When establishing a location for the Kansas City Jazz Festival in the early 1980s, organizers chose the south lawn of the Nelson Museum – back when it was controlled by the Parks Department and before it was landscaped – and Volker Park, also known as Theis Memorial Mall, immediately south of the Museum. They were chosen, in part, with the hope of presenting a jazz festival in a setting which would draw both Kansas City’s black and white populations. It was a good location.
Later, the jazz festival merged with the blues festival and moved to the more multiple-stage accommodating Penn Valley Park. That was another good and neutral location.
Two weeks ago I wrote about perceptions of 18th and Vine and how they impact the Rhythm and Ribs Jazz and Blues Festival. It drew several comments, all of which are greatly appreciated.
To clarify a few points:
• I don’t accept that racism, with rare exceptions, plays into suburban residents staying away from 18th and Vine. It’s an undeserved perception of danger, an image which has plagued the district for decades, which scares potential patrons away. The failure to overcome that image both frustrates and angers me.
• One commentator noted people not wanting to venture into the areas surrounding 18th and Vine. That’s a valid point.
When I was chairman of the Kansas City Jazz Commission, in the mid to late 1980s, the Executive Director of the Black Economic Union showed me extensive blueprint plans for renovating the jazz district. Most of it was not what was eventually built (though some of the since-constructed housing was there).
My reaction at the time was that these were plans for an oasis surrounded by blight. You could not, I said more than 25 years ago, expect people to come to this jazz mecca if they had to pass through neighborhoods which were then far more uninviting and intimidating than what surrounds 18th and Vine today.
The Executive Director agreed and assured me that renovation would grow beyond what I saw in those blueprints. But that’s never happened. As the Crossroads area has extended east – at one point including a performance space at 18th and Troost, which was featured in a story on KCUR – I hoped the uninviting neighborhoods would be bridged. But that, too, has never happened.
• Also noted was a desire for a jazz festival in a neutral site, no doubt remembering the ones described in the opening of this post.
One commentator is right in noting that parking around 18th and Vine for this year’s Rhythm and Ribs was a challenge. I was frustrated to see most of the known lots blocked off for use by, it seemed, anyone but me. I wound up parking in the VIP lot, on the west side of Paseo, not because I’m a VIP, but because I saw spaces available and nobody standing guard to tell me I couldn’t.
The parks of the old festivals held advantages. But the fact is that in the 21st century, nobody is staging a jazz festival on those sites. Nobody is organizing volunteers, or raising money, or pulling in Kansas City’s civic structure, to stage a jazz festival in Volker Park or in Penn Valley Park. Instead, Kansas City’s civic community has coalesced its resources behind a jazz festival at 18th and Vine.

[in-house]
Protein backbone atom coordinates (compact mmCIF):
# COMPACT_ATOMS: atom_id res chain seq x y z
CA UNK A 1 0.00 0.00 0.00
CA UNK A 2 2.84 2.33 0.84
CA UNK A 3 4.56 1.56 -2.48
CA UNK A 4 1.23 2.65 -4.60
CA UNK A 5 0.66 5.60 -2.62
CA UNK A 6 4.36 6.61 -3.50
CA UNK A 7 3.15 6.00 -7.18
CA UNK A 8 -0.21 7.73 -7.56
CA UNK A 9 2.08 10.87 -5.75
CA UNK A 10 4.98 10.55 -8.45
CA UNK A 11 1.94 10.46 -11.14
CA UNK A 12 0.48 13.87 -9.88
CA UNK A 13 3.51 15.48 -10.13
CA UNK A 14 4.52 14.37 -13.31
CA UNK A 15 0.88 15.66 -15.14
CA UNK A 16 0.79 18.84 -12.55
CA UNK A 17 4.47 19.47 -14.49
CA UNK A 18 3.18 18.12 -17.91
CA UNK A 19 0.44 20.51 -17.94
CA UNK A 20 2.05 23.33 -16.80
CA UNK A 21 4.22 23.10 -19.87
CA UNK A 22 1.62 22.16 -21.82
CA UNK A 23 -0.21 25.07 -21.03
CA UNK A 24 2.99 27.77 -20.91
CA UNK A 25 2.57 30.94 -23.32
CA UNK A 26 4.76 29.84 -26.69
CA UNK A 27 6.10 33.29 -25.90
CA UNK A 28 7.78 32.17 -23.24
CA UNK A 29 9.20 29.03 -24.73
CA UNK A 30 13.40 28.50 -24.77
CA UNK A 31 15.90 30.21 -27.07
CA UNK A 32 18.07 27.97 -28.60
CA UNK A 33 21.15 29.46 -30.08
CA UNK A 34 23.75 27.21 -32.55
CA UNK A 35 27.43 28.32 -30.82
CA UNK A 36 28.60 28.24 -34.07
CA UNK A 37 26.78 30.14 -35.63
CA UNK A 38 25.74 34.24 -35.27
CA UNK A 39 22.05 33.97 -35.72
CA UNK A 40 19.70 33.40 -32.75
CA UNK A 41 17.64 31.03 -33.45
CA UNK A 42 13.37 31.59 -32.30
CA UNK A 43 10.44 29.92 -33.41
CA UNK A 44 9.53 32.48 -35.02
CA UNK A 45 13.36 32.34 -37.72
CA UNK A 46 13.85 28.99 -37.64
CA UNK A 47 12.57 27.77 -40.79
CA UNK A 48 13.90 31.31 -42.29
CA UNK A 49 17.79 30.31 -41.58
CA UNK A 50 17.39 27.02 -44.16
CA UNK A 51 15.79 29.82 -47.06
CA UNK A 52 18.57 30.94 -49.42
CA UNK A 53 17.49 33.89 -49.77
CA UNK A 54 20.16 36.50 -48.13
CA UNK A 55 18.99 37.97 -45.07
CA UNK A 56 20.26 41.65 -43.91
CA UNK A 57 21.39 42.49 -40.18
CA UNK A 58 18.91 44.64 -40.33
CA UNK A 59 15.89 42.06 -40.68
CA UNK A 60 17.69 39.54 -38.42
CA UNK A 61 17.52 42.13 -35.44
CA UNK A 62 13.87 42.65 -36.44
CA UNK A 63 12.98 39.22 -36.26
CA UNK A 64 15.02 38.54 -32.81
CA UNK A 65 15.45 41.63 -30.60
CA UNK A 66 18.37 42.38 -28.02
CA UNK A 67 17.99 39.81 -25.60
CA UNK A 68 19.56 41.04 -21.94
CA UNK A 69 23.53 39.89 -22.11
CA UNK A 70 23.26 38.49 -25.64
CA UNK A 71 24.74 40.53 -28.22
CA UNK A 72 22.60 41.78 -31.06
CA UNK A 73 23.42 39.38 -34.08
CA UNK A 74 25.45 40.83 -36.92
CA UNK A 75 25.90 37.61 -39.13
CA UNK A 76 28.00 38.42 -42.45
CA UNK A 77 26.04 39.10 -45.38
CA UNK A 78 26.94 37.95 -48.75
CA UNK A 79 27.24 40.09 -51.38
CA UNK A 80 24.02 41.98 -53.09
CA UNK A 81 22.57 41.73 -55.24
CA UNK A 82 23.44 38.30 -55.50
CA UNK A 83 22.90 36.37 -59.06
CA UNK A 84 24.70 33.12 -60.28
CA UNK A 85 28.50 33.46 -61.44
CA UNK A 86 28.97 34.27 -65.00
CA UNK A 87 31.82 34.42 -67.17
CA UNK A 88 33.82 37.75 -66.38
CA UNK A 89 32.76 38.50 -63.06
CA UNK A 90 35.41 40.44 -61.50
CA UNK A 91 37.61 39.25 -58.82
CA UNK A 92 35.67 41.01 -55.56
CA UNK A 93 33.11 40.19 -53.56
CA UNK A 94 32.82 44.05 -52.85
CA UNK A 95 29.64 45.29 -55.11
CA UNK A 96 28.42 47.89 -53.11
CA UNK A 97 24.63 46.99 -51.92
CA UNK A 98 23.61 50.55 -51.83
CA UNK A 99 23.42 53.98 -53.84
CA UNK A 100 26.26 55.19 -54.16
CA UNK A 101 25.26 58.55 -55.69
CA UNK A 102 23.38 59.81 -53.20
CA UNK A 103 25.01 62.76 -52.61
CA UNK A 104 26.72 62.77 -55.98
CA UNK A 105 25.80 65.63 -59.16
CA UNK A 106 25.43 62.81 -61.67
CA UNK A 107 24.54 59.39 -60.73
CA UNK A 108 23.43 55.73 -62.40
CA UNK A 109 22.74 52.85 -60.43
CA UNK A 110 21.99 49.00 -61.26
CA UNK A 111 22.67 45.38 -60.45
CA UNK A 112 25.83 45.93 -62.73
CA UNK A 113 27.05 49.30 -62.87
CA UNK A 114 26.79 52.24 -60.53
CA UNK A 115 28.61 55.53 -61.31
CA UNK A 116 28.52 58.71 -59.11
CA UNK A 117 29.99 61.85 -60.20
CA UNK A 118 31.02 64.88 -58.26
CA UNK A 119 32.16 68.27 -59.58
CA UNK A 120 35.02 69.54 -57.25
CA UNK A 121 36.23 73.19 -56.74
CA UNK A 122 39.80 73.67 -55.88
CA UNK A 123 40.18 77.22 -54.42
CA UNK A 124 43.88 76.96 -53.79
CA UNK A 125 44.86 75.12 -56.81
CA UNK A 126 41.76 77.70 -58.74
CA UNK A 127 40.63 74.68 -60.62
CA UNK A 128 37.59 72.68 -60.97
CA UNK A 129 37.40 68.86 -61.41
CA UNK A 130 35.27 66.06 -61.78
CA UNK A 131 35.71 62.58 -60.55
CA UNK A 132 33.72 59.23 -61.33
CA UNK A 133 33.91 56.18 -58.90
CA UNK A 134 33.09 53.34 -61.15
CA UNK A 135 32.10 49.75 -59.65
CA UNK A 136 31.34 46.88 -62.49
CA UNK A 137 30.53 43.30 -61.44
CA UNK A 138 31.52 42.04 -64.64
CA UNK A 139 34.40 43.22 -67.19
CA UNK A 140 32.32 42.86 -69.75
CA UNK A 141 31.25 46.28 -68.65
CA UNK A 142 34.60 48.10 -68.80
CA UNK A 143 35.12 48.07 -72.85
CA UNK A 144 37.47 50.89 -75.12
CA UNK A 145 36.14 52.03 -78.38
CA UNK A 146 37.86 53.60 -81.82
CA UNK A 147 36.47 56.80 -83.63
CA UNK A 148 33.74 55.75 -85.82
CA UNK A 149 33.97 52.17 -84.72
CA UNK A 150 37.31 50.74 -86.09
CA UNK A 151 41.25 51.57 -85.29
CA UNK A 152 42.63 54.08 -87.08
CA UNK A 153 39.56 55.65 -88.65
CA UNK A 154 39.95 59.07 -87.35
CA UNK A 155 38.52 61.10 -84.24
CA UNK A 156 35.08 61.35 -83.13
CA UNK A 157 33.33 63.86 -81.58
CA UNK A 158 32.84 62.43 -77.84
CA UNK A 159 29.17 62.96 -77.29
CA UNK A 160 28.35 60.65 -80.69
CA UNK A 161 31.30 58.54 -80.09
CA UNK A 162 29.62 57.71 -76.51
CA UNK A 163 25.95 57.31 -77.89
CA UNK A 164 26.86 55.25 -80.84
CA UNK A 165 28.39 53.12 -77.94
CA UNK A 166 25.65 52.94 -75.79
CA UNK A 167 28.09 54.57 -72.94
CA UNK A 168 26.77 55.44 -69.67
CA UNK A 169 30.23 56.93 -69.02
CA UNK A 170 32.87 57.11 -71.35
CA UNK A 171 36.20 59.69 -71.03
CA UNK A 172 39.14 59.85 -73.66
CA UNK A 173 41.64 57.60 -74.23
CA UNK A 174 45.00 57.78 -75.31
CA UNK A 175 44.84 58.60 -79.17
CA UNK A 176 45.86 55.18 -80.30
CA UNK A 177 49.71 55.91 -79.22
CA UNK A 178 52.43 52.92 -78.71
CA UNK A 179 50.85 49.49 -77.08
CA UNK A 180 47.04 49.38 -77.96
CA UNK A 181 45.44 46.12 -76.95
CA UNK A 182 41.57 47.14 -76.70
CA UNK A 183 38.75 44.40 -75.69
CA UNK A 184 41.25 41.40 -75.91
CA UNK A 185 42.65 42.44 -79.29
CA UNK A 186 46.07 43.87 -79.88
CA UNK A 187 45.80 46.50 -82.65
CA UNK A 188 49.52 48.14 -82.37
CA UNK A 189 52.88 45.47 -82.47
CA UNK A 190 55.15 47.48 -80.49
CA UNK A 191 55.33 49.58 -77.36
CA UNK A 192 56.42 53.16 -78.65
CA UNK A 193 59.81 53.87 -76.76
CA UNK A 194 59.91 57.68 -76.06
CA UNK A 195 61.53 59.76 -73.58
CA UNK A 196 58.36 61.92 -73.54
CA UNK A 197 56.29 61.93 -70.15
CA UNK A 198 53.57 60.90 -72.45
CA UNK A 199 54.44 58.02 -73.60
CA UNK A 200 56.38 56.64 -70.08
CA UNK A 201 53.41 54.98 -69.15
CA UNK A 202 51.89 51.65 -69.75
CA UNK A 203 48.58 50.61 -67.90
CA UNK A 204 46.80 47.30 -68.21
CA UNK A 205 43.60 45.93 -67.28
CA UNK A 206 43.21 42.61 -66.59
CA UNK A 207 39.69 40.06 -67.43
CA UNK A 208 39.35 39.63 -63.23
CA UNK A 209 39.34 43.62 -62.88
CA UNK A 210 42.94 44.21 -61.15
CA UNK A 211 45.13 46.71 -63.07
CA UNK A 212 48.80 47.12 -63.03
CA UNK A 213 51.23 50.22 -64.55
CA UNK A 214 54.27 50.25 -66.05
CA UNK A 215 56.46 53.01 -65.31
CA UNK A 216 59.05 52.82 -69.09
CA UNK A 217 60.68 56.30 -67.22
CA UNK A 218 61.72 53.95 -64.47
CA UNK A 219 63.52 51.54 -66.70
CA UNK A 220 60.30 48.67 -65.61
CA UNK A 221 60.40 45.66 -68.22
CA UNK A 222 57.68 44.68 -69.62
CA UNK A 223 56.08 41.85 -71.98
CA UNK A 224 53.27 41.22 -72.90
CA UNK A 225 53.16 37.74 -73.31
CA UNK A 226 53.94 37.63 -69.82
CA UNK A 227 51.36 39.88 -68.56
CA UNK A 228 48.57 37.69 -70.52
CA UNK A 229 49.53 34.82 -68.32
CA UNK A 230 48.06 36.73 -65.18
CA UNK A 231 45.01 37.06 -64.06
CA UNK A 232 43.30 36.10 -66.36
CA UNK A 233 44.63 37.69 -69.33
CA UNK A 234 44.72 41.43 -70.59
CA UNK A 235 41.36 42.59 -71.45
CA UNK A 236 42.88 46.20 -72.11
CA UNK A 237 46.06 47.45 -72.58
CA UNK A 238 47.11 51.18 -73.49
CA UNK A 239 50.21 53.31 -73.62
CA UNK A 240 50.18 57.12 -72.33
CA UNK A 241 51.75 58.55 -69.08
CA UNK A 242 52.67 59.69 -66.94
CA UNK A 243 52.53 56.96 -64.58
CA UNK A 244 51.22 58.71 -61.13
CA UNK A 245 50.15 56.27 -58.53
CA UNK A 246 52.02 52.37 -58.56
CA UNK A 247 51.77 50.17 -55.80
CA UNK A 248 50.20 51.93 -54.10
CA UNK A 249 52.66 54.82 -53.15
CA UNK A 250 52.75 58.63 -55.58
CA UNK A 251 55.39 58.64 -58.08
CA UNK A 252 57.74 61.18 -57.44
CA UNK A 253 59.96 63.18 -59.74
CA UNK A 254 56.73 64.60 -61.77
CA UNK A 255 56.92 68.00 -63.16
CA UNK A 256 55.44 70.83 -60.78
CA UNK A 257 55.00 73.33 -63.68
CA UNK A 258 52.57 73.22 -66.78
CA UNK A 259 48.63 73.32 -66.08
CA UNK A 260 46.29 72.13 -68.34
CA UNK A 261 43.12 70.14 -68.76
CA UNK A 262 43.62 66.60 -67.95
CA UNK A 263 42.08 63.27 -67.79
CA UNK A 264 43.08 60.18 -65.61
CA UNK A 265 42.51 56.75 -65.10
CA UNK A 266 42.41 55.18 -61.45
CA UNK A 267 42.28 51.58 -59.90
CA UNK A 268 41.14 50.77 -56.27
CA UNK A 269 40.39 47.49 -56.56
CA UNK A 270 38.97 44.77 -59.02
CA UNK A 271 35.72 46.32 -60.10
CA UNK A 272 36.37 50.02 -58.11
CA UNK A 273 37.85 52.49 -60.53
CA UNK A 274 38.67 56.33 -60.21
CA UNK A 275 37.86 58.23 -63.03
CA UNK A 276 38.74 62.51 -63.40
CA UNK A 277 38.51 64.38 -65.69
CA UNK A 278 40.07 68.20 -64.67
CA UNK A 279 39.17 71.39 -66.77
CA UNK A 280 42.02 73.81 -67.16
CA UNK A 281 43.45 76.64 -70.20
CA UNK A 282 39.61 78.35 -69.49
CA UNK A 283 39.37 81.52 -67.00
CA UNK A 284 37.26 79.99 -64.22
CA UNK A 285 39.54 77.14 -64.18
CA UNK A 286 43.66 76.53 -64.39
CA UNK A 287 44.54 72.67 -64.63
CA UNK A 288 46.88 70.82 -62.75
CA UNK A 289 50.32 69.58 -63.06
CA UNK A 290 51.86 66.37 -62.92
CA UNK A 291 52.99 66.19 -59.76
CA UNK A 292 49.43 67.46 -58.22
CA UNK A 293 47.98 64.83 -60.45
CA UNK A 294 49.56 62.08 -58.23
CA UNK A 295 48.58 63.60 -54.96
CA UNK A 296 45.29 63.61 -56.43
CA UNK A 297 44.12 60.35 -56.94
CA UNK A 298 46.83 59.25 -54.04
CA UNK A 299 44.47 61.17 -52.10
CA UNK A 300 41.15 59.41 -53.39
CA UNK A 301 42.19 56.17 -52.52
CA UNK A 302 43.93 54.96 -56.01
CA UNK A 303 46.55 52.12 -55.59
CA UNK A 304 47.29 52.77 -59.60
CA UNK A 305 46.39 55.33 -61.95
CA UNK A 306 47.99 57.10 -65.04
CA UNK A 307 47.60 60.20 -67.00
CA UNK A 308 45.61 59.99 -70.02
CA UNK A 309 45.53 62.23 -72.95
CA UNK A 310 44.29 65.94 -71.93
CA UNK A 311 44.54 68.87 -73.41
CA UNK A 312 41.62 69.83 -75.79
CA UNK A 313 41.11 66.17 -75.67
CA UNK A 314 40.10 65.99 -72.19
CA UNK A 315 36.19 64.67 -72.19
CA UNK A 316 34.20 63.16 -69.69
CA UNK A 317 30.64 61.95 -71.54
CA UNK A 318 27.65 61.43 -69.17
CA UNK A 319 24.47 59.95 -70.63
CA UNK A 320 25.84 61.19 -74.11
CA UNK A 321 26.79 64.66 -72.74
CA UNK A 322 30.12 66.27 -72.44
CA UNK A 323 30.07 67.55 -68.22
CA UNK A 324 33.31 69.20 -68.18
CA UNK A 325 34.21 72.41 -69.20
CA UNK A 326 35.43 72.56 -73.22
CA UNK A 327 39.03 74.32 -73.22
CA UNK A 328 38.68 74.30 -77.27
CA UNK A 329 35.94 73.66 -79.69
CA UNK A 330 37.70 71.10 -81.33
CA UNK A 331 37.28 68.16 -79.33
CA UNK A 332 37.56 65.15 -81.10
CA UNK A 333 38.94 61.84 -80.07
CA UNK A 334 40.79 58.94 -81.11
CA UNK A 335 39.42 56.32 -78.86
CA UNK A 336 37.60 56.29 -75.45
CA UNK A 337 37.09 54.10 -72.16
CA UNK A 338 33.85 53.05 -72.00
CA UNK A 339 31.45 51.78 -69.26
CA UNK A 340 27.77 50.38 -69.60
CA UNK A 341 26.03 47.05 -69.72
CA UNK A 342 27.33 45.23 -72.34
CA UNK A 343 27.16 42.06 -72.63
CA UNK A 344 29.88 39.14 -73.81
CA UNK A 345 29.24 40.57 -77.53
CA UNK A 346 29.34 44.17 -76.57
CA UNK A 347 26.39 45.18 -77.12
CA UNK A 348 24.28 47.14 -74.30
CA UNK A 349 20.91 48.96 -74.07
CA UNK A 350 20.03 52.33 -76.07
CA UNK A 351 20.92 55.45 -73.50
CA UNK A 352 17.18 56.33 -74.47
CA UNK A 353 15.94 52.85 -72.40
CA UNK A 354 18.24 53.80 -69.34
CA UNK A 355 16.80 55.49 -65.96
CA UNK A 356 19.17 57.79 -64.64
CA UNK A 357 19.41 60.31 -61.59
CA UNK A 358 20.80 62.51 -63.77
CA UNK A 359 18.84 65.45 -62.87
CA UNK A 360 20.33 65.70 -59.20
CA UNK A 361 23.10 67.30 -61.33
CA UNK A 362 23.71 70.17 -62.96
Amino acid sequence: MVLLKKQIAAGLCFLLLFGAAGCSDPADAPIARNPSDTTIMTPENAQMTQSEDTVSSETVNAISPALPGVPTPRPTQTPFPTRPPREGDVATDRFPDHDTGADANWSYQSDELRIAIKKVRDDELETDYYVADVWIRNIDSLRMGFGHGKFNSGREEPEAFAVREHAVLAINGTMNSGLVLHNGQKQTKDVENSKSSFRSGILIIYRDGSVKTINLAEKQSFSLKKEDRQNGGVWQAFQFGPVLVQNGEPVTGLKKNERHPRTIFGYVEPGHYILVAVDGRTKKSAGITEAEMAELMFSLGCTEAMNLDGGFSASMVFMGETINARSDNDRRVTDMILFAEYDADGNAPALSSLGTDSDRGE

Look for a moment at the 2007 Rhythm and Ribs Festival. All of Parade Park was fenced off. Headliners included Al Jarreau, George Benson, Pat Metheny and Bobby “Blue” Bland. Unless B.B. King was added, I don’t know how you could come up with a more stellar, all-star lineup for a jazz and blues festival in this century. The space, the star power, everything was in place for a breakout event. I don’t know how that festival drew or how it fared financially. But the fact that two years later there was no festival, and it subsequently returned downsized to accommodate around 7000 people, suggests much.
A person with the proper pull could conceivably walk into Kansas City’s civic structure and use that example to suggest the city would be better served by a jazz festival in Penn Valley Park. But that person had best come prepared with a plan, the organization, and the backing to make the event happen. And that person had best come prepared to counter the participants favoring an 18th and Vine location, participants who this year hit their stride in producing an excellent event.
I don’t see that happening. I’m not suggesting it should. The fact is, this city’s major jazz festival is taking place, for the foreseeable future, at 18th and Vine. I maintain the challenge to overcome is how to draw more people to the area.
here), also introduced was a 2012 Charlie Parker calendar. Each month showcases a photo of the great Kansas City-born alto saxophonist, ranging from age 14 months to a clipping of his funeral notice. In between are ubiquitous photos you’ll recognize – Bird with Jay McShann’s band – and some I haven’t seen, such as one of Parker performing in Birdland with Lester Young and Hot Lips Page.
The Charlie Parker 2012 Calendar is available for $10.00 plus $2.50 shipping from SPG Publications, 1146 Harrison Street, Kansas City, MO 64106, or by phoning 816-842-9068, or by emailing firstname.lastname@example.org.